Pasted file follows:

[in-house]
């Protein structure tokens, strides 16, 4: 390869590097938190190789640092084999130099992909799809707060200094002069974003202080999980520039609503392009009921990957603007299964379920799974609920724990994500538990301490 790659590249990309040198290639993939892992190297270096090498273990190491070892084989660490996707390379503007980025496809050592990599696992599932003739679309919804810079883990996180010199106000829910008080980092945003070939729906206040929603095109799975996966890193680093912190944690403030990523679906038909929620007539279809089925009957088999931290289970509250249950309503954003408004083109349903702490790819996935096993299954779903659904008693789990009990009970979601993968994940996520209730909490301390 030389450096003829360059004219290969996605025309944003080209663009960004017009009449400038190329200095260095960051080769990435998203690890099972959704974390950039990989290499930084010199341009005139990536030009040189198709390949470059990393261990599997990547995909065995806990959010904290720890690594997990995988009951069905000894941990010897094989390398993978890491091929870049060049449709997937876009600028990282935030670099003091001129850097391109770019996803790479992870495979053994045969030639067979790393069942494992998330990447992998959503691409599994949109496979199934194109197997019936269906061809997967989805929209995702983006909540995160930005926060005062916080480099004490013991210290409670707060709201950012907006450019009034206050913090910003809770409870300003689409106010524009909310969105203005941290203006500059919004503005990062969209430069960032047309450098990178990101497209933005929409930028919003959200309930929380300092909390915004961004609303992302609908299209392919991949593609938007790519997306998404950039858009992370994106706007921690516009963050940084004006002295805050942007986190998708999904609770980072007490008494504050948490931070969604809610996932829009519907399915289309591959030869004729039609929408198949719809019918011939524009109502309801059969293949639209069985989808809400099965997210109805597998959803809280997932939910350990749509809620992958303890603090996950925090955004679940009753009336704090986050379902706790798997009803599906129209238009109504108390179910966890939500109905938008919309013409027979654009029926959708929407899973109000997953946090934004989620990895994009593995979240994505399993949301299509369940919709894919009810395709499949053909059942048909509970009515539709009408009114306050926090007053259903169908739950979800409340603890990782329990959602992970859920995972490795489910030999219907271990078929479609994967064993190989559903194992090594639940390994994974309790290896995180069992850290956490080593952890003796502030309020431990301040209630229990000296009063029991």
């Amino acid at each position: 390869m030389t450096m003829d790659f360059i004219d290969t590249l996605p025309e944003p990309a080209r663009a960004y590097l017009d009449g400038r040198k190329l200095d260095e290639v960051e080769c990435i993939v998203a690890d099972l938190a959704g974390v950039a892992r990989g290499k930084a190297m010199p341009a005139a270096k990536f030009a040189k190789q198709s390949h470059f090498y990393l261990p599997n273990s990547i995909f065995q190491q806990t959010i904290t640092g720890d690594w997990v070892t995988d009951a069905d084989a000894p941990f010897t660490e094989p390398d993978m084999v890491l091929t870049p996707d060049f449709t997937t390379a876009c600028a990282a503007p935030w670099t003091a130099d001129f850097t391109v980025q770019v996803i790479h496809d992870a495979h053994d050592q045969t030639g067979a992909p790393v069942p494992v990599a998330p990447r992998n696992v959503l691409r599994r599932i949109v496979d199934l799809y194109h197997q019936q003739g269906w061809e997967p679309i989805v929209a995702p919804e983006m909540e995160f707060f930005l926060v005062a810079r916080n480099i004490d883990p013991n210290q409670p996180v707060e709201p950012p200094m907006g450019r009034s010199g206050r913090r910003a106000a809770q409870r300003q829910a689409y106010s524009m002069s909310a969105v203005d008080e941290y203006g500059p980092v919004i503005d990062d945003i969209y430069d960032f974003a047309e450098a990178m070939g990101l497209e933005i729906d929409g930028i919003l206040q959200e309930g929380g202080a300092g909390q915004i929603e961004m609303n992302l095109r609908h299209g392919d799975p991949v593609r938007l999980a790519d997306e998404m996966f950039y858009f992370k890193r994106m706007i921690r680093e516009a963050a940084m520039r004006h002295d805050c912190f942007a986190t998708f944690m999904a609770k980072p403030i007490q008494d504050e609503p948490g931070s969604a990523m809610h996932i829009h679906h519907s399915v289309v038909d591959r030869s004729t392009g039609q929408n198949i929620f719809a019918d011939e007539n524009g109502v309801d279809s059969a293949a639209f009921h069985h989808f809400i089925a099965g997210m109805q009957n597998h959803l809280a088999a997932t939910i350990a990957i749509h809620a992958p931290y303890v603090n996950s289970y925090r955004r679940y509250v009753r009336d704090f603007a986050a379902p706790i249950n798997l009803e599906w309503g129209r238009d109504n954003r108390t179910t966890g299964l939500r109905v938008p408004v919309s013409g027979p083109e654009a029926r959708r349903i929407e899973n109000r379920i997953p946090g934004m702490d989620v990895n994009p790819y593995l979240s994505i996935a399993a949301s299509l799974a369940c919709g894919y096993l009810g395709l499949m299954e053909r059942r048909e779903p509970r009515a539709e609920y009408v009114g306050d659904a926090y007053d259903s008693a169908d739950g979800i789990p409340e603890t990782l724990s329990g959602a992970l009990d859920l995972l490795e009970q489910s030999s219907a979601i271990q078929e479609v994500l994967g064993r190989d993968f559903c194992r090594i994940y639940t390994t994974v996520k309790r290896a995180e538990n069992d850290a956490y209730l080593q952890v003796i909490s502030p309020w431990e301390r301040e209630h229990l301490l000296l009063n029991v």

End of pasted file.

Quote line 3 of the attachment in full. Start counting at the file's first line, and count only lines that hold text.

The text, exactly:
């Amino acid at each position: 390869m030389t450096m003829d790659f360059i004219d290969t590249l996605p025309e944003p990309a080209r663009a960004y590097l017009d009449g400038r040198k190329l200095d260095e290639v960051e080769c990435i993939v998203a690890d099972l938190a959704g974390v950039a892992r990989g290499k930084a190297m010199p341009a005139a270096k990536f030009a040189k190789q198709s390949h470059f090498y990393l261990p599997n273990s990547i995909f065995q190491q806990t959010i904290t640092g720890d690594w997990v070892t995988d009951a069905d084989a000894p941990f010897t660490e094989p390398d993978m084999v890491l091929t870049p996707d060049f449709t997937t390379a876009c600028a990282a503007p935030w670099t003091a130099d001129f850097t391109v980025q770019v996803i790479h496809d992870a495979h053994d050592q045969t030639g067979a992909p790393v069942p494992v990599a998330p990447r992998n696992v959503l691409r599994r599932i949109v496979d199934l799809y194109h197997q019936q003739g269906w061809e997967p679309i989805v929209a995702p919804e983006m909540e995160f707060f930005l926060v005062a810079r916080n480099i004490d883990p013991n210290q409670p996180v707060e709201p950012p200094m907006g450019r009034s010199g206050r913090r910003a106000a809770q409870r300003q829910a689409y106010s524009m002069s909310a969105v203005d008080e941290y203006g500059p980092v919004i503005d990062d945003i969209y430069d960032f974003a047309e450098a990178m070939g990101l497209e933005i729906d929409g930028i919003l206040q959200e309930g929380g202080a300092g909390q915004i929603e961004m609303n992302l095109r609908h299209g392919d799975p991949v593609r938007l999980a790519d997306e998404m996966f950039y858009f992370k890193r994106m706007i921690r680093e516009a963050a940084m520039r004006h002295d805050c912190f942007a986190t998708f944690m999904a609770k980072p403030i007490q008494d504050e609503p948490g931070s969604a990523m809610h996932i829009h679906h519907s399915v289309v038909d591959r030869s004729t392009g039609q929408n198949i929620f719809a019918d011939e007539n524009g109502v309801d279809s059969a293949a639209f009921h069985h989808f809400i089925a099965g997210m109805q009957n597998h959803l809280a088999a997932t939910i350990a990957i749509h809620a992958p931290y303890v603090n996950s289970y925090r955004r679940y509250v009753r009336d704090f603007a986050a379902p706790i249950n798997l009803e599906w309503g129209r238009d109504n954003r108390t179910t966890g299964l939500r109905v938008p408004v919309s013409g027979p083109e654009a029926r959708r349903i929407e899973n109000r379920i997953p946090g934004m702490d989620v990895n994009p790819y593995l979240s994505i996935a399993a949301s299509l799974a369940c919709g894919y096993l009810g395709l499949m299954e053909r059942r048909e779903p509970r009515a539709e609920y009408v009114g306050d659904a926090y007053d259903s008693a169908d739950g979800i789990p409340e603890t990782l724990s329990g959602a992970l009990d859920l995972l490795e009970q489910s030999s219907a979601i271990q078929e479609v994500l994967g064993r190989d993968f559903c194992r090594i994940y639940t390994t994974v996520k309790r290896a995180e538990n069992d850290a956490y209730l080593q952890v003796i909490s502030p309020w431990e301390r301040e209630h229990l301490l000296l009063n029991v």